- Gordon Lau, an Information Systems Architect working for International Development Enterprises (iDE).
- Karam Saab, an attorney with Kilpatrick Townsend offering legal counsel to the tech industry on intellectual property and patent issues.
Lively discussion was not hard to come by in the gathering that brought together Denver- and Boulder-area international development organizations, tech companies, lawyers, academics, and students. Early on, the question of what the IoT actually is sparked debate as participants shared their definition of the IoT and their vision for how it could be expanded to the developing world and emerging market economies.
While all in attendance agreed on the immense power and potential of the IoT within the international development sphere, the conversation quickly turned the ethical issues inherent to the act of introducing sensors into the communities within which our respective organizations work.
When a research group elects to embark upon a project that involves human subjects, it is standard practice for their proposed study to come before an Institutional Review Board for approval prior to its implementation. However, no such requirement exists for commercial enterprises that create products equipped with sensors for data collection.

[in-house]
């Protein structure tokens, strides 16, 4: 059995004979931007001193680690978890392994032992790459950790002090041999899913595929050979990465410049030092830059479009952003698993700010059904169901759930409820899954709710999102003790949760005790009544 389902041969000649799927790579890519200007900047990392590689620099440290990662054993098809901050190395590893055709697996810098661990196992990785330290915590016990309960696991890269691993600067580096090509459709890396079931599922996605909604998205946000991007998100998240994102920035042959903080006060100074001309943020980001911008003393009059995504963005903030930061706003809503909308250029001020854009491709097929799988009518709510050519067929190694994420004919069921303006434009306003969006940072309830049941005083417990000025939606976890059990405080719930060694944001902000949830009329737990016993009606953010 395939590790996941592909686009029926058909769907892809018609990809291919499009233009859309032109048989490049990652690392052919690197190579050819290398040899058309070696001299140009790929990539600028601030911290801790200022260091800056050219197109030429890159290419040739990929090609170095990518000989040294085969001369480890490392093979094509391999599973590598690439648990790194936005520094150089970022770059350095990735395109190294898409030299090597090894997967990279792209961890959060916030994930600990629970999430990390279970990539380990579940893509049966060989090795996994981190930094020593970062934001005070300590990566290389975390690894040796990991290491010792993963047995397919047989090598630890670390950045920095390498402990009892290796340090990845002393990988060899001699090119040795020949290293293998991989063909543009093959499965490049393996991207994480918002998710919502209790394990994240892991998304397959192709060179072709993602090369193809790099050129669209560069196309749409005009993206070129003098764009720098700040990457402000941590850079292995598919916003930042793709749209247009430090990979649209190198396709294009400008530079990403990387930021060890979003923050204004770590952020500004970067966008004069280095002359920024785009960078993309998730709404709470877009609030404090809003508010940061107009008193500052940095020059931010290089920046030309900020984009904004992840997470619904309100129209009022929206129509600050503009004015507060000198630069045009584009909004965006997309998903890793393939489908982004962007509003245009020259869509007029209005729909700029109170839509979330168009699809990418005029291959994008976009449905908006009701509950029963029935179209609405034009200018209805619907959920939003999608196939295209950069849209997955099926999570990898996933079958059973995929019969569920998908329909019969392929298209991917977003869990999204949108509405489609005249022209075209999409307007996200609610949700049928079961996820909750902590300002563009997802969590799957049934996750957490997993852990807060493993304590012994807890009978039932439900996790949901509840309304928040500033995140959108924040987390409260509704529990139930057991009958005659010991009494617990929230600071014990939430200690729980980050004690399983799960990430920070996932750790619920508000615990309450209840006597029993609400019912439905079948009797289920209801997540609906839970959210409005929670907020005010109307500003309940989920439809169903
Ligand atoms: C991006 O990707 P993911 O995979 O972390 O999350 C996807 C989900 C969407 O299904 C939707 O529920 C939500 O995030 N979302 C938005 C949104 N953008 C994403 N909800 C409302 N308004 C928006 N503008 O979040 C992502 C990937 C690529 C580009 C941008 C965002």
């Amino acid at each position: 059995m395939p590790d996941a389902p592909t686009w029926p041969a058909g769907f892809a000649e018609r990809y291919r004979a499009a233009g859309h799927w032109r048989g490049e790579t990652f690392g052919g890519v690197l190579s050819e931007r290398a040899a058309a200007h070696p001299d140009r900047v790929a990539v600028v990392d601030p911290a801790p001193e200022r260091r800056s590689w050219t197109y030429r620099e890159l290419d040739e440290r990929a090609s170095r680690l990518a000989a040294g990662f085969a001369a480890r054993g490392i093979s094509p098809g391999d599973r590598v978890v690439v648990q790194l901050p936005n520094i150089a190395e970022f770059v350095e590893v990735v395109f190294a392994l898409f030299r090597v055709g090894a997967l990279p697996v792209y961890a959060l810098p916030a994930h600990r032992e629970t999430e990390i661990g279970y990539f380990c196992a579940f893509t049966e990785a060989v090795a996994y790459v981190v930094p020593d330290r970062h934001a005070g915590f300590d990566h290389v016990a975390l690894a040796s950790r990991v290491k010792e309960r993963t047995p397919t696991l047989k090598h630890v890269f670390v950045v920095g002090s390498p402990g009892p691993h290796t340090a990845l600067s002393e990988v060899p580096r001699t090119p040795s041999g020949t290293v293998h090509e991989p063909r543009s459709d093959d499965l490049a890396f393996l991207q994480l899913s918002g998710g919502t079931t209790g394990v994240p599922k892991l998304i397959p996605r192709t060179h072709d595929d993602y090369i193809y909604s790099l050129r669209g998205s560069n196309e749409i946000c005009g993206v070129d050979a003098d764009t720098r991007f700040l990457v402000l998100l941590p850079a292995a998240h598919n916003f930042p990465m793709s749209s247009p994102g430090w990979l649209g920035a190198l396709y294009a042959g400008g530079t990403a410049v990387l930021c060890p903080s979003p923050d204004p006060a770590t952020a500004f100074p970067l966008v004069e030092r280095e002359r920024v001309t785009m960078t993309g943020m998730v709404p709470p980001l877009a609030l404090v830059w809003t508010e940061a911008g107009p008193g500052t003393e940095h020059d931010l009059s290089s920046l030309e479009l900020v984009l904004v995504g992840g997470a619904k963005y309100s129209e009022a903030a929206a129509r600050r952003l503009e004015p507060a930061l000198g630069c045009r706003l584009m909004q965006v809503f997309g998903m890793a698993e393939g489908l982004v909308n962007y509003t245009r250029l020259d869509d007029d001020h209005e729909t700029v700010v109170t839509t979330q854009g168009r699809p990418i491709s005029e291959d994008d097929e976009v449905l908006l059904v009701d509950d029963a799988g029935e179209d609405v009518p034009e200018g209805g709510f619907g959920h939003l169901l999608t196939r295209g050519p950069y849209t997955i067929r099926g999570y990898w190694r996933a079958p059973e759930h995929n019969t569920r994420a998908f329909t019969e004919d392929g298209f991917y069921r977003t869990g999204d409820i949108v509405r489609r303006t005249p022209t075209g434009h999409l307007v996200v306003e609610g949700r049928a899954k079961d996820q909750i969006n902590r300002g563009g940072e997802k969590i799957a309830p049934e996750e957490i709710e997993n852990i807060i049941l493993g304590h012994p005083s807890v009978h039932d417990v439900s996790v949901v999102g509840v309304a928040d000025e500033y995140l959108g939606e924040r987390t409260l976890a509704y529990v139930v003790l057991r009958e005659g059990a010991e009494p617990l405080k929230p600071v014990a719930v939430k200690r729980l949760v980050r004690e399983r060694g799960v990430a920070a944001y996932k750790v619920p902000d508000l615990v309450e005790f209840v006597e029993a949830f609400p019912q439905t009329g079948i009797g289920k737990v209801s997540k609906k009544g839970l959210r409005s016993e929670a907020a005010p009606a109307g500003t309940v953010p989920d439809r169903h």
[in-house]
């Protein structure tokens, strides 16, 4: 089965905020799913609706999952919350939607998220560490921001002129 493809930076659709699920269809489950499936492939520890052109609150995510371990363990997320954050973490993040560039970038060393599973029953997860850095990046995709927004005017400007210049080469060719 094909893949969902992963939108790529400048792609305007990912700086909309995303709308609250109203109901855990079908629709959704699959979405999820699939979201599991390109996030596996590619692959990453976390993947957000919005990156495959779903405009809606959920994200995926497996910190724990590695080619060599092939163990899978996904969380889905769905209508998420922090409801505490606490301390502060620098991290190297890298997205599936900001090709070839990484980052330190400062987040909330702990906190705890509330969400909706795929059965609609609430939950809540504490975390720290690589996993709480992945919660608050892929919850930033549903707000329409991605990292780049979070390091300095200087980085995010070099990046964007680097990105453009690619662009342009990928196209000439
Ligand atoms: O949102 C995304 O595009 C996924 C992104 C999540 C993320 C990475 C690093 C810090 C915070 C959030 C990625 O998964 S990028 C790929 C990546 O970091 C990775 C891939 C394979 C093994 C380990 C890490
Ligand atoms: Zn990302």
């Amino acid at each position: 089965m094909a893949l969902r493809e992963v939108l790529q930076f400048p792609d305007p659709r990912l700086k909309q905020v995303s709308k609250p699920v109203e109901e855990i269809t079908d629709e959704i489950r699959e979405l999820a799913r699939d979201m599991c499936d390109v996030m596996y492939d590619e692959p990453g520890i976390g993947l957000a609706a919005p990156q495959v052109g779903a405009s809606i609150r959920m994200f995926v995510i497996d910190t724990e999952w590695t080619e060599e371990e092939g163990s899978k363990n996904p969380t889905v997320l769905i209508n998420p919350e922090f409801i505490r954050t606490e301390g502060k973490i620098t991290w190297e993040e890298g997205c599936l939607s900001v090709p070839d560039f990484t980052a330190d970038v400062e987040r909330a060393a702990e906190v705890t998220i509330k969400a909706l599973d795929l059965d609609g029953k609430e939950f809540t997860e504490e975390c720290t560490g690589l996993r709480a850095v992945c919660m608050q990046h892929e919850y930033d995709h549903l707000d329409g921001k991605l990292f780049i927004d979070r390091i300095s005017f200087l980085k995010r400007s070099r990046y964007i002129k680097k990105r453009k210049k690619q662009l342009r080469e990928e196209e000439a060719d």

Thus, the following questions were posed:
- Is it ethical to collect massive amounts of data on human behavior patterns without an analysis plan in place and without the explicit consent of the consumer?
- Do consumers agree to participate in these corporate “research projects” by virtue of having purchased the product?
- Do the companies producing these types of technologies have a responsibility to ensure that their consumer base is well-informed of the types of data collection they’re “consenting” to?
These and similar questions quickly became the focus of discussion, and, while the Tech Salon wasn’t able to answer them all, the level of engagement of those assembled made it clear that they were not raised in vain. As with any challenge in international development, there is no “one size fits all” solution, and the way we address these issues will necessarily evolve with technology.
However, by hosting conversations of this sort, we are moving one step closer to building a cadre of individuals ready to tackle these challenges head-on with the requisite compassion and thoughtfulness the international community deserves.
The Denver Tech Salon on IoT and Sensors sparked interest in some follow-up events, including having a Cryptoparty at the Posner Center for those interested in learning more about digital security and privacy as well as building bridges between Posner Center members and international development groups to the tech scene in Denver, including a variety of IoT’s networks and Meetup groups.